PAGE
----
Devolution and the politics of development in Northern Ireland

Brendan Murtagh, Peter Shirlow

Research output: Contribution to journalArticlepeer-review

35 Citations (Scopus)


The reintroduction of devolution in Northern Ireland is widely interpreted as the working out of the Belfast Agreement (1998) which aimed to embed political consensus in shared institutions of the state. However, such analysis tends to be limited with regard to wider political economy readings of the devolution project and historic struggles to find an appropriate institutional fix to manage different
forms of crisis. Peace and stability have, it is argued, permitted Northern Ireland's reentry to global markets and circuits of capital with new governance structures being assembled to reconfigure `post- conflict' economic space. We argue that the onset of devolution has promoted a mix between ethnosectarian resource competition and a constantly expanding neoliberal model of governance.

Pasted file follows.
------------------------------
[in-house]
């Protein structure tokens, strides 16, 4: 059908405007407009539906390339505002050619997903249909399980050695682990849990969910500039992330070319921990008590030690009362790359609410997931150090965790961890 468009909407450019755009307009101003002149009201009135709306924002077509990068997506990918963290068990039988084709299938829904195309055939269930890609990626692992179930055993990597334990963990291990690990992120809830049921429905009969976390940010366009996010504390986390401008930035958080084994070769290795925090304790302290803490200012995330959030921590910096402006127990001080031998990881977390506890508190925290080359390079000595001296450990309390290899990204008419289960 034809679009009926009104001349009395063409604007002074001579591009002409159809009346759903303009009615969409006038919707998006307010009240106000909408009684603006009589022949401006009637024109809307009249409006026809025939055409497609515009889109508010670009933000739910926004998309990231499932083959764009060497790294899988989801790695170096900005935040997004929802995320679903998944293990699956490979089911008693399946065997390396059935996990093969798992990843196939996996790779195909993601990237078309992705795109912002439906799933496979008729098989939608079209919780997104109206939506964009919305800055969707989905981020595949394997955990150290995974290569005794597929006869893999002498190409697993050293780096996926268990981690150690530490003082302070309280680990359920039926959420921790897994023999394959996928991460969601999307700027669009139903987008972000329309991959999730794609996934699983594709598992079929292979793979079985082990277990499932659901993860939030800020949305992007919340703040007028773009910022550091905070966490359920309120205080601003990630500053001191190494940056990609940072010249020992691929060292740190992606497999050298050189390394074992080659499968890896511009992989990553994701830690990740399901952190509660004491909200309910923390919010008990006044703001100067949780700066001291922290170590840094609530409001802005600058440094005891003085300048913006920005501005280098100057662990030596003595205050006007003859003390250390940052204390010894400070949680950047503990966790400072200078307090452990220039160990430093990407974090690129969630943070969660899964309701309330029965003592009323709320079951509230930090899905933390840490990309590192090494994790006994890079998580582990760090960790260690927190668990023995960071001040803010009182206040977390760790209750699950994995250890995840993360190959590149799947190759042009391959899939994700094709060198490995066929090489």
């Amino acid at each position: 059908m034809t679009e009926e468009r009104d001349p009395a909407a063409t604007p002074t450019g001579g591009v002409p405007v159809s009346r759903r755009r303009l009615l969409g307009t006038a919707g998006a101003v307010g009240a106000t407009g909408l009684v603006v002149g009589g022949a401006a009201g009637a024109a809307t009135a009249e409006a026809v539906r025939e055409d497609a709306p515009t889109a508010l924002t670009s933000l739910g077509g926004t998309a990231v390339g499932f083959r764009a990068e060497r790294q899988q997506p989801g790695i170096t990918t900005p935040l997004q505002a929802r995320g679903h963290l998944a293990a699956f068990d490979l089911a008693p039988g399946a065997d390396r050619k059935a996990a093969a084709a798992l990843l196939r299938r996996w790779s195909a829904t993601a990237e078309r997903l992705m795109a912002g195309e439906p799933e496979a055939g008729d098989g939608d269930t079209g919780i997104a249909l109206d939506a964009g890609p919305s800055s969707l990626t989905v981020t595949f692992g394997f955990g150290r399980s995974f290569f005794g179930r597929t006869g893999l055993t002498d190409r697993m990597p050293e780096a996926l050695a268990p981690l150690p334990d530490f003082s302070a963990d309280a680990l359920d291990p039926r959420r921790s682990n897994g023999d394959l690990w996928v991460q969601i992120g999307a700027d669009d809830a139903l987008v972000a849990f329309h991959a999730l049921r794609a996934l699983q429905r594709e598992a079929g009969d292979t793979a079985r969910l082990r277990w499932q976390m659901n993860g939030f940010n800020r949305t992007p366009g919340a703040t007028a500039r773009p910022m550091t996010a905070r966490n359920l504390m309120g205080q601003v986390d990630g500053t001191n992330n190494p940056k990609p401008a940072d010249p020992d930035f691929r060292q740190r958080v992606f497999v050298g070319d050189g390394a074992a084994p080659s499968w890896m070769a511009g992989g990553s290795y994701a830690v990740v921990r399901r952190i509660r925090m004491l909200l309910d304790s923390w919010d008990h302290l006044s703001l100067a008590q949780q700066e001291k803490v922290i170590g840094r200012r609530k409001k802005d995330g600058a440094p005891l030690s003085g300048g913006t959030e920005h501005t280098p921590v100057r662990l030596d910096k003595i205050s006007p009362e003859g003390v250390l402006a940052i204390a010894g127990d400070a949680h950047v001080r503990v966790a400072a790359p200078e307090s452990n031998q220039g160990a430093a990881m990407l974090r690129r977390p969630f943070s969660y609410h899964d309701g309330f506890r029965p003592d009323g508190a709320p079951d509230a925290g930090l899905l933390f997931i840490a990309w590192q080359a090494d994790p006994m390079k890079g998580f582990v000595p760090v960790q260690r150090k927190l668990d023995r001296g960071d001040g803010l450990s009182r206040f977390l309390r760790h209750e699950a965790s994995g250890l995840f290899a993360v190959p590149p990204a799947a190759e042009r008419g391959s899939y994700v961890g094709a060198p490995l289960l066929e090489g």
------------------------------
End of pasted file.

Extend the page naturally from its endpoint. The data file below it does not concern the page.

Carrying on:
Devolved neoliberal structures that sustain social polarisation may perpetuate strategies of resistance that could cut across and challenge ethnosectarian politics and deepening social segregation.
Original languageEnglish
Pages (from-to)46-61
Number of pages16
JournalEnvironment and Planning C
Issue number1
Publication statusPublished - 2012

ASJC Scopus subject areas

  • Environmental Science (miscellaneous)
  • Public Administration
  • Management, Monitoring, Policy and Law
  • Geography, Planning and Development


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